Hello prof. . What's up , doc ?
>>> rosserjb at jmu.edu 08/18/00 02:29PM >>>
No, no, no! There are very big differences in the degree of income inequality around the world. Brazil (and South Africa, not on Branko's list) really are much more unequal than Slovakia. Russia (and Georgia) have become much more unequal than they used to be. Everybody knows this and these facts do show up in the data, despite some disagreements about details.
CB: When you say "very big differences" , what is the size of the neighborhood of the range of these differences relative to universe of potential distributions of wealth ? Is there are larger picture in which these differences seem small in comparison with an overall consistent concentration of wealth ?
Again, the Pareto curve discussion says that there is a similarity to the shape or pattern of inequality everywhere.
CB: Isn't this similarity potentially an empirical reflection of somekind of law of capitalist development ? Sounds like a kind of law of monopolization, concentration in discrete segments or strata of wealth. The variation in the specific shapes of capitalism around the world might even explain some.. no let me stop. too unempiricist there.
What countries did Pareto use ?
Anyway, what if we just stick with the U.S. for a moment. How consistent is the Pareto or 80-20 or Gini ratio for the U.S. for the last 100 years ? Seems I am always hearing reports that , somehow, remarkably, 5% at the top own the same disproportionately higher amount than 5% of the whole as in 1900. I take it as an axiom that 5% at the top own more than 5%, but for the ratios to remain the same is a thinglike fact, suggests a precision which is natural science-like, a law in the scientific not legal sense ( although state statutes might contribute to its consistency) _______________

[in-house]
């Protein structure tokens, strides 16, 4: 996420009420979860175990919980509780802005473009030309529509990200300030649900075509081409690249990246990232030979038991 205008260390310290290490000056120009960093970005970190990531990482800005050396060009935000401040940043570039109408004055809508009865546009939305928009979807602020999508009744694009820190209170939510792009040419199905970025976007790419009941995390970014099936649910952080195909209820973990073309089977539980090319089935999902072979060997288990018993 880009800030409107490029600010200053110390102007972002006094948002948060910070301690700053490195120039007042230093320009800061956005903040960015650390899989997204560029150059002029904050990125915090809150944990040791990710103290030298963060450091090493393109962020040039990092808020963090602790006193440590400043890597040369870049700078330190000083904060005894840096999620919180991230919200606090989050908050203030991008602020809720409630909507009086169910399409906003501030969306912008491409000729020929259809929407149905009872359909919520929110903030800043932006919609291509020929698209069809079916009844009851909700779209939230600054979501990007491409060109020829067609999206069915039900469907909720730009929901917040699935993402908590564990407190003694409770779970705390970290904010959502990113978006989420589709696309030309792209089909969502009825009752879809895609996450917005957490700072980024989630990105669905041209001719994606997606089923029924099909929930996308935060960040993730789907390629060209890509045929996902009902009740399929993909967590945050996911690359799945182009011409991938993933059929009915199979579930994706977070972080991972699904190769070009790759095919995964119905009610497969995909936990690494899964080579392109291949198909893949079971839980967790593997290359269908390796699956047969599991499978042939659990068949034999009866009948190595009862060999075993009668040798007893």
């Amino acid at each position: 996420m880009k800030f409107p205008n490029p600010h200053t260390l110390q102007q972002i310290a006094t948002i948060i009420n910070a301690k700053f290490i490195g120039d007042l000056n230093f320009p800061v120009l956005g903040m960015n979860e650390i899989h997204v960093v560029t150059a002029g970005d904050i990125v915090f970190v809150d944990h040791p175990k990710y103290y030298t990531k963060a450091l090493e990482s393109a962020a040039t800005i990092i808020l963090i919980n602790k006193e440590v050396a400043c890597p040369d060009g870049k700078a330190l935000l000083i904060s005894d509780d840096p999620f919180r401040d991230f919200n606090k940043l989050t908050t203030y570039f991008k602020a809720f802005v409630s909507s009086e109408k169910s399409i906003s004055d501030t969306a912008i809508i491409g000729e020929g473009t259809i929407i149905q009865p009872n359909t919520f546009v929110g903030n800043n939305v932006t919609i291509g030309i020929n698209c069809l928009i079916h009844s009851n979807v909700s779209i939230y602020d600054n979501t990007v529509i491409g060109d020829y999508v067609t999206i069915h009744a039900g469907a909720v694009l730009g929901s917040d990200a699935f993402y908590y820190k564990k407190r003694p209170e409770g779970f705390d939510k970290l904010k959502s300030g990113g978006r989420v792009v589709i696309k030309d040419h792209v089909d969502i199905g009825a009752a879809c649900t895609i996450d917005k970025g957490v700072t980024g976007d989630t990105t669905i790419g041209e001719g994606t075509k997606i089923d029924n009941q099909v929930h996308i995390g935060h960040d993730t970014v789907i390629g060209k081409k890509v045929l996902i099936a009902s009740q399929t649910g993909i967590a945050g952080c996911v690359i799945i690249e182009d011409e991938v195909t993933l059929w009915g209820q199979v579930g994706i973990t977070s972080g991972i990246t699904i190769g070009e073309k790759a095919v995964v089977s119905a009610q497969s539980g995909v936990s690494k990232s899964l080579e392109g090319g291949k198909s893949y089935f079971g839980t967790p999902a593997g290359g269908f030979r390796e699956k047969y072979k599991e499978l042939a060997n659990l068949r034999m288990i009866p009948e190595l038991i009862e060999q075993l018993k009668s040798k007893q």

But, that similarity can fit very different degrees of inequality. Is the second richest person 99% as rich as the first or only 10% as rich? Either of those are consistent with a Pareto type distribution, but each implies a very different pattern of inequality.
CB: We would be talking about an abstract law which would fit a concrete array of different situations, a unity in diversity.
-----Original Message----- From: Charles Brown <CharlesB at CNCL.ci.detroit.mi.us> To: lbo-talk at lists.panix.com <lbo-talk at lists.panix.com> Date: Friday, August 18, 2000 11:00 AM Subject: Re: what are gini coefficients?
>The thing that struck me about the Gini curves on the LBO website example
is that they were so close together. Then there is this discussion around here that Pareto or somebody and others have demonstrated that the income distribution/dispersion/inequality is and has been very close over a the long run ( or is that a joke ?).
>It would seem like the interesting thing about income distribution is that
it doesn't change, suggesting none other than a scientific law at work.
>>>> dhenwood at panix.com 08/17/00 07:15PM >>>
>Jim heartfield wrote:
>>At the risk of boring those in the know, I would love to know what the
>>methodology of the gini coefficient is? Gini was the name of a soft
>>drink here, that never quite took off (somewhere between sprite and
>>fizzy water). I've always assumed that it was some measure of relative
>>poverty (as opposed to absolute) but that's as much as I know.
>>Most of all I've noticed that conventional economics is very much at
>>home with gini coefficients,
>It's not something that troubles most economists, only income & poverty
>> in a way that it never was about old-
>>fashioned inequality - something about mathematics makes it all sound so
>>technical and impersonal.
>If you want that, you refer to "income dispersion" rather than
>> I guess that this is a measure of
>>distributional inequality rather than one of social power.
>Distributional inequality isn't unrelated to social power, is it?